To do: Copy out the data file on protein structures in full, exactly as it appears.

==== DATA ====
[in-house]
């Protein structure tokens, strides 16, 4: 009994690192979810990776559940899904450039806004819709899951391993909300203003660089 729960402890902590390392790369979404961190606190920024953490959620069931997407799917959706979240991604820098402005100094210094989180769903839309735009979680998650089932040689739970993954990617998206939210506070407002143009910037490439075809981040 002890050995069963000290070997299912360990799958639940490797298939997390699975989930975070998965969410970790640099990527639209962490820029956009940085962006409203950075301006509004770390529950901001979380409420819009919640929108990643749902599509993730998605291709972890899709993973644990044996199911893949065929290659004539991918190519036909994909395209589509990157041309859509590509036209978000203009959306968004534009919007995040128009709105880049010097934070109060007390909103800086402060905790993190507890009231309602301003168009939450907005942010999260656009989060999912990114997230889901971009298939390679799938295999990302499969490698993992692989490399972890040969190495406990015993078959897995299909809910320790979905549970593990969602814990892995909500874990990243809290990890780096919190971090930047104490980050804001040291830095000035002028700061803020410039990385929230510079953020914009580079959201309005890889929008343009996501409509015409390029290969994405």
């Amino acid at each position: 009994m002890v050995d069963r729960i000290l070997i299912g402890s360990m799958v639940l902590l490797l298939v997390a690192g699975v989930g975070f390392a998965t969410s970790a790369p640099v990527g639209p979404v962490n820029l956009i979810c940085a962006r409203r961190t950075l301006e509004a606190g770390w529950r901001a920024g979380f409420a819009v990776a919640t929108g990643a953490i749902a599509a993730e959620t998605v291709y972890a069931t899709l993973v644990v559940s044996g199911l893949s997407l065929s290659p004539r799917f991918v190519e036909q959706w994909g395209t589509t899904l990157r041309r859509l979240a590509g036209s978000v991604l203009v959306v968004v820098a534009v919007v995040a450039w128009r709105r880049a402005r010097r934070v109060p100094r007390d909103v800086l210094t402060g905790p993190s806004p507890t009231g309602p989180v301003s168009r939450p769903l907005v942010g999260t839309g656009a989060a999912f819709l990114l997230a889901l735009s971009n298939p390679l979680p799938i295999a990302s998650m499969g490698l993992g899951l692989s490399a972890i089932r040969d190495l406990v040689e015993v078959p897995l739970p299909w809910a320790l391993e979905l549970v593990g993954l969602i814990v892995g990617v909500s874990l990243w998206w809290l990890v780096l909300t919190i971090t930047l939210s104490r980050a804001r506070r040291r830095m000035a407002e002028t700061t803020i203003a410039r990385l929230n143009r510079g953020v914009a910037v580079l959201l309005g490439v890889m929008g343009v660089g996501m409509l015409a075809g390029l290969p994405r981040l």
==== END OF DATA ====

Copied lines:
[in-house]
């Protein structure tokens, strides 16, 4: 009994690192979810990776559940899904450039806004819709899951391993909300203003660089 729960402890902590390392790369979404961190606190920024953490959620069931997407799917959706979240991604820098402005100094210094989180769903839309735009979680998650089932040689739970993954990617998206939210506070407002143009910037490439075809981040 002890050995069963000290070997299912360990799958639940490797298939997390699975989930975070998965969410970790640099990527639209962490820029956009940085962006409203950075301006509004770390529950901001979380409420819009919640929108990643749902599509993730998605291709972890899709993973644990044996199911893949065929290659004539991918190519036909994909395209589509990157041309859509590509036209978000203009959306968004534009919007995040128009709105880049010097934070109060007390909103800086402060905790993190507890009231309602301003168009939450907005942010999260656009989060999912990114997230889901971009298939390679799938295999990302499969490698993992692989490399972890040969190495406990015993078959897995299909809910320790979905549970593990969602814990892995909500874990990243809290990890780096919190971090930047104490980050804001040291830095000035002028700061803020410039990385929230510079953020914009580079959201309005890889929008343009996501409509015409390029290969994405």
């Amino acid at each position: 009994m002890v050995d069963r729960i000290l070997i299912g402890s360990m799958v639940l902590l490797l298939v997390a690192g699975v989930g975070f390392a998965t969410s970790a790369p640099v990527g639209p979404v962490n820029l956009i979810c940085a962006r409203r961190t950075l301006e509004a606190g770390w529950r901001a920024g979380f409420a819009v990776a919640t929108g990643a953490i749902a599509a993730e959620t998605v291709y972890a069931t899709l993973v644990v559940s044996g199911l893949s997407l065929s290659p004539r799917f991918v190519e036909q959706w994909g395209t589509t899904l990157r041309r859509l979240a590509g036209s978000v991604l203009v959306v968004v820098a534009v919007v995040a450039w128009r709105r880049a402005r010097r934070v109060p100094r007390d909103v800086l210094t402060g905790p993190s806004p507890t009231g309602p989180v301003s168009r939450p769903l907005v942010g999260t839309g656009a989060a999912f819709l990114l997230a889901l735009s971009n298939p390679l979680p799938i295999a990302s998650m499969g490698l993992g899951l692989s490399a972890i089932r040969d190495l406990v040689e015993v078959p897995l739970p299909w809910a320790l391993e979905l549970v593990g993954l969602i814990v892995g990617v909500s874990l990243w998206w809290l990890v780096l909300t919190i971090t930047l939210s104490r980050a804001r506070r040291r830095m000035a407002e002028t700061t803020i203003a410039r990385l929230n143009r510079g953020v914009a910037v580079l959201l309005g490439v890889m929008g343009v660089g996501m409509l015409a075809g390029l290969p994405r981040l």